Cam Newton wants things to change in Carolina, and the Panthers appear to agree.
Owner Jerry Richardson and the team announced Monday morning that they were parting ways with General Manager Marty Hurney, taking a step towards making the organizational changes their young star is looking for.
"This was an extremely difficult decision," said Richardson in a statement. "Marty made every effort to bring success to the Panthers and took the team to a Super Bowl and two NFC championship games. Unfortunately, we have not enjoyed the success we hoped for in recent years. I have the greatest respect and admiration for Marty and will always appreciate the way he tirelessly served the organization."
Hurney was the architect of the team that in 2004 faced the Patriots in the Super Bowl behind Jake Delhomme, Steve Smith and Julius Peppers. However, the Panthers followed their Super Bowl appearence with a 7-9 record and have had just one winning season since — going 12-4 in 2008.
When Delhomme went south and Jimmy Clausen didn't work out, the Panthers fell even farther down the NFL totem poll. They fell so far that they were able to snag Newton with the first overall pick in the 2011 NFL draft, exciting fans that the team was on the up-and-up.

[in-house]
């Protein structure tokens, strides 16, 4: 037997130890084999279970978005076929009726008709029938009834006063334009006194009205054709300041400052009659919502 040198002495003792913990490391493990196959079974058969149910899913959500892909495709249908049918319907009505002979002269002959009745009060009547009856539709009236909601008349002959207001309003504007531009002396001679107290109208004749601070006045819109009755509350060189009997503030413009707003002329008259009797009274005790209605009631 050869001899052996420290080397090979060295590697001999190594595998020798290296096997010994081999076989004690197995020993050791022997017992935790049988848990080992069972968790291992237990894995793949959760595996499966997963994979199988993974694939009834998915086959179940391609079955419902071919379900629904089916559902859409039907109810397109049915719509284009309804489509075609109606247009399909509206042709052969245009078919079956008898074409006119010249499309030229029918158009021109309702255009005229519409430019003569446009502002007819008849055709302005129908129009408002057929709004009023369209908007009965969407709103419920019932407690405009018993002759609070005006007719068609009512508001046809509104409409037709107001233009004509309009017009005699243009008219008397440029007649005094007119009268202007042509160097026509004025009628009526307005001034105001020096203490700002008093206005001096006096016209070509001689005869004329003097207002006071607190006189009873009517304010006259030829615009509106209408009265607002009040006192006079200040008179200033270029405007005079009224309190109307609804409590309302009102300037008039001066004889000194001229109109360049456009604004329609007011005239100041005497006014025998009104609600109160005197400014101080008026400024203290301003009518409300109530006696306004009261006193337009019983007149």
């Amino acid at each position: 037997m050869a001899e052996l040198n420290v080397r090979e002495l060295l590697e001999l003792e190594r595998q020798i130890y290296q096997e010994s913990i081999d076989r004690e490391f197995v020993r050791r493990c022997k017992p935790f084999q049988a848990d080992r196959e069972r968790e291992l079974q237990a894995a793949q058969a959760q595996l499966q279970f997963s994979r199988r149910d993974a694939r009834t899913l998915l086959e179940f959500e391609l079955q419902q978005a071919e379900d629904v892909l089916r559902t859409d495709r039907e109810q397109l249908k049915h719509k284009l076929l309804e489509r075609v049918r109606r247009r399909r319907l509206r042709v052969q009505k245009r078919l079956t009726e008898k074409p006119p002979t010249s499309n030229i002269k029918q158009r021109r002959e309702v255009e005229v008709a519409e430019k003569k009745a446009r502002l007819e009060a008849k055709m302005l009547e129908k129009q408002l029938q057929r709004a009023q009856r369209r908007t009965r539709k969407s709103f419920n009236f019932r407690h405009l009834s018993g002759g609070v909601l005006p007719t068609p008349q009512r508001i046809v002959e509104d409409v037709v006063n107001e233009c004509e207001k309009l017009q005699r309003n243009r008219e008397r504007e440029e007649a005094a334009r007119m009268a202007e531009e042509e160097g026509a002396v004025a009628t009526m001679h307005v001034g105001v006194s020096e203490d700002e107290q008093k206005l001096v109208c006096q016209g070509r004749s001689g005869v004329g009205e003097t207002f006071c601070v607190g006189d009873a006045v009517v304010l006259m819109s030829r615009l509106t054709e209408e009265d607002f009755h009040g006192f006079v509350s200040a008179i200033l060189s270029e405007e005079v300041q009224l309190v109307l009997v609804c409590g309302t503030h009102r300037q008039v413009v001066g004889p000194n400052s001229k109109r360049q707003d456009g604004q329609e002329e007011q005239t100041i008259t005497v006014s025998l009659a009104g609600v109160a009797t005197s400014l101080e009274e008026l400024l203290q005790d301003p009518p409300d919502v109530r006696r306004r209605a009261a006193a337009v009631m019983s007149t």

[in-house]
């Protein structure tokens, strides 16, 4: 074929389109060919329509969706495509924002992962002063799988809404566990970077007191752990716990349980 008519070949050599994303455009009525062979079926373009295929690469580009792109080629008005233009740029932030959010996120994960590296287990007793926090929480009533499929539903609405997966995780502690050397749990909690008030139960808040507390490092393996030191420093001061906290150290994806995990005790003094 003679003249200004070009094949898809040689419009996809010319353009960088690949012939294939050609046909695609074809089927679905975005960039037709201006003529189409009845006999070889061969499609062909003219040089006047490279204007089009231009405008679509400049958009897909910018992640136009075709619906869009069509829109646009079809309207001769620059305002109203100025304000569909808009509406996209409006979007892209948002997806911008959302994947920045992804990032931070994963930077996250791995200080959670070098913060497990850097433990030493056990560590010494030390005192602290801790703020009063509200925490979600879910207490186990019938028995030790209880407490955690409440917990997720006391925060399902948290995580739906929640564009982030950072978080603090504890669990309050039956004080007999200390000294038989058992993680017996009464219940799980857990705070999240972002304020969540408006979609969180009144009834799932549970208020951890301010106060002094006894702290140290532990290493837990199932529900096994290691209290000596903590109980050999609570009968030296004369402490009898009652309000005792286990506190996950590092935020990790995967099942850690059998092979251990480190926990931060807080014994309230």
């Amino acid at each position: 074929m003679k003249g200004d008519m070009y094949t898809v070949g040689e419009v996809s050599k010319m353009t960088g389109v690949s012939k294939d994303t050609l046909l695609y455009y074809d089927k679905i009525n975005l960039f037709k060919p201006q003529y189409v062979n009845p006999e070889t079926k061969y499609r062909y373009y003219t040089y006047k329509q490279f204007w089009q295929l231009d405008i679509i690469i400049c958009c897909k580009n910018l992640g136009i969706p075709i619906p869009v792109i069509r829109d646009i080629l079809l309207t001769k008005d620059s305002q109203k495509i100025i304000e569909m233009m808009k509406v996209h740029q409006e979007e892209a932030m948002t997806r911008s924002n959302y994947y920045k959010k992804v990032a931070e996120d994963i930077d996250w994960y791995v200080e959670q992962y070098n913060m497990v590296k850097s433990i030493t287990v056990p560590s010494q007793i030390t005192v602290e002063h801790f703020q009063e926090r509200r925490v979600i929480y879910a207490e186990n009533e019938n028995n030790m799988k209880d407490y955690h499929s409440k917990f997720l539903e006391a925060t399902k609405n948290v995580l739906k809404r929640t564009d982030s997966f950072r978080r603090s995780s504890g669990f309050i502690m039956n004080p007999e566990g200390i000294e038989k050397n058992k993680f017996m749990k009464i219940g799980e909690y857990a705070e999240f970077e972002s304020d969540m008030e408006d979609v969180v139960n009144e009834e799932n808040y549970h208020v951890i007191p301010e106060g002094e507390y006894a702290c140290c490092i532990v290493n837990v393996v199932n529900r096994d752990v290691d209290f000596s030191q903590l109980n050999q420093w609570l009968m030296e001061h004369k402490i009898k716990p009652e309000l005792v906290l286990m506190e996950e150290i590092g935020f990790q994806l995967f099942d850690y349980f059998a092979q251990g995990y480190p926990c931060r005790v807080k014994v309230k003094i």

However, things have not worked out that way. After being perhaps the best 6-10 team to ever play in the NFL and Ryan Kalil's Super Bowl letter, the Panthers have stumbled to an NFC-worst 1-5 start prompting Newton to call for drastic change.
"As general manager I will always regret not helping us win the Super Bowl or having back-to-back winning seasons," Hurney said. "I hope this change starts accomplishing the direction to those goals. I understand this decision by Mr. Richardson and will always have an extremely close relationship with him. I consider him the best owner in the NFL. I am responsible for everybody in coaching, the players, the scouts and everybody in football operations."
Current director of football operations Brandon Beane will be handling the team's day-to-day operations until Hurney's replacement is found.